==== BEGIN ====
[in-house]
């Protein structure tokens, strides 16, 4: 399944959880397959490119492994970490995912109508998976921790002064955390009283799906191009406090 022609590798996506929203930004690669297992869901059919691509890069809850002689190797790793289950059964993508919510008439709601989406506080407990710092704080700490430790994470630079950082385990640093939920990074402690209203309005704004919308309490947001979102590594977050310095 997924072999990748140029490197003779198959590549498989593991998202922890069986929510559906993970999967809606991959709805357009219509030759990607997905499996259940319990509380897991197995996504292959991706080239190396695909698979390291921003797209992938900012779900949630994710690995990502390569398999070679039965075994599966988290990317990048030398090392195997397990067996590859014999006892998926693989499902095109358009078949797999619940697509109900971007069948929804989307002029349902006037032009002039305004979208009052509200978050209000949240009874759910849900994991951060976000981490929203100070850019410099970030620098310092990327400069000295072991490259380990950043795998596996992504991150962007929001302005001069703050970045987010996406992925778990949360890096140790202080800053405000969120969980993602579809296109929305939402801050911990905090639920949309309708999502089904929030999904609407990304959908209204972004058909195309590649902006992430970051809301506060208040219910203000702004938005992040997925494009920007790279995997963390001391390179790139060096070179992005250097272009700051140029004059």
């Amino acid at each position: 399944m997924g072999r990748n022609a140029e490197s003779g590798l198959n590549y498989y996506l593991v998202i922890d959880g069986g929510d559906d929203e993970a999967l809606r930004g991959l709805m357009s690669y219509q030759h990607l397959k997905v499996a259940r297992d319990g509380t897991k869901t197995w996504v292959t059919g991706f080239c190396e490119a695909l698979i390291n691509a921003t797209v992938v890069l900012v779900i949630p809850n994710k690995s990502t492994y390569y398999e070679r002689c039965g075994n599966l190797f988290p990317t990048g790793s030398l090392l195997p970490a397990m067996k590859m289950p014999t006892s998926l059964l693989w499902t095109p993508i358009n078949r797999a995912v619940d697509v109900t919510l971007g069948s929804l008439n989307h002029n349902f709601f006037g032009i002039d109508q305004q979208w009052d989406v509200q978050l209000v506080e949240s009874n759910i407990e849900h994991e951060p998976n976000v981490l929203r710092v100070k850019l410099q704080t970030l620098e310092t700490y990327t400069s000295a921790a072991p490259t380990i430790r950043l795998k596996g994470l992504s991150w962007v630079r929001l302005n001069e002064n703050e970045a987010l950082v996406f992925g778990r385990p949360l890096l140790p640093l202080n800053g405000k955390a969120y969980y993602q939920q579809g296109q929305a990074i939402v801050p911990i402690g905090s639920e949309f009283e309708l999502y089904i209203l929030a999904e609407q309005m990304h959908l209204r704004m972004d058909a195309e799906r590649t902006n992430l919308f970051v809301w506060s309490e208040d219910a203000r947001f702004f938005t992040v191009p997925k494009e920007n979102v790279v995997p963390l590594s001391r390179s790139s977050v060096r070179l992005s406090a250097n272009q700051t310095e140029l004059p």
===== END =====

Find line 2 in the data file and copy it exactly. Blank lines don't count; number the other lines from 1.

């Protein structure tokens, strides 16, 4: 399944959880397959490119492994970490995912109508998976921790002064955390009283799906191009406090 022609590798996506929203930004690669297992869901059919691509890069809850002689190797790793289950059964993508919510008439709601989406506080407990710092704080700490430790994470630079950082385990640093939920990074402690209203309005704004919308309490947001979102590594977050310095 997924072999990748140029490197003779198959590549498989593991998202922890069986929510559906993970999967809606991959709805357009219509030759990607997905499996259940319990509380897991197995996504292959991706080239190396695909698979390291921003797209992938900012779900949630994710690995990502390569398999070679039965075994599966988290990317990048030398090392195997397990067996590859014999006892998926693989499902095109358009078949797999619940697509109900971007069948929804989307002029349902006037032009002039305004979208009052509200978050209000949240009874759910849900994991951060976000981490929203100070850019410099970030620098310092990327400069000295072991490259380990950043795998596996992504991150962007929001302005001069703050970045987010996406992925778990949360890096140790202080800053405000969120969980993602579809296109929305939402801050911990905090639920949309309708999502089904929030999904609407990304959908209204972004058909195309590649902006992430970051809301506060208040219910203000702004938005992040997925494009920007790279995997963390001391390179790139060096070179992005250097272009700051140029004059």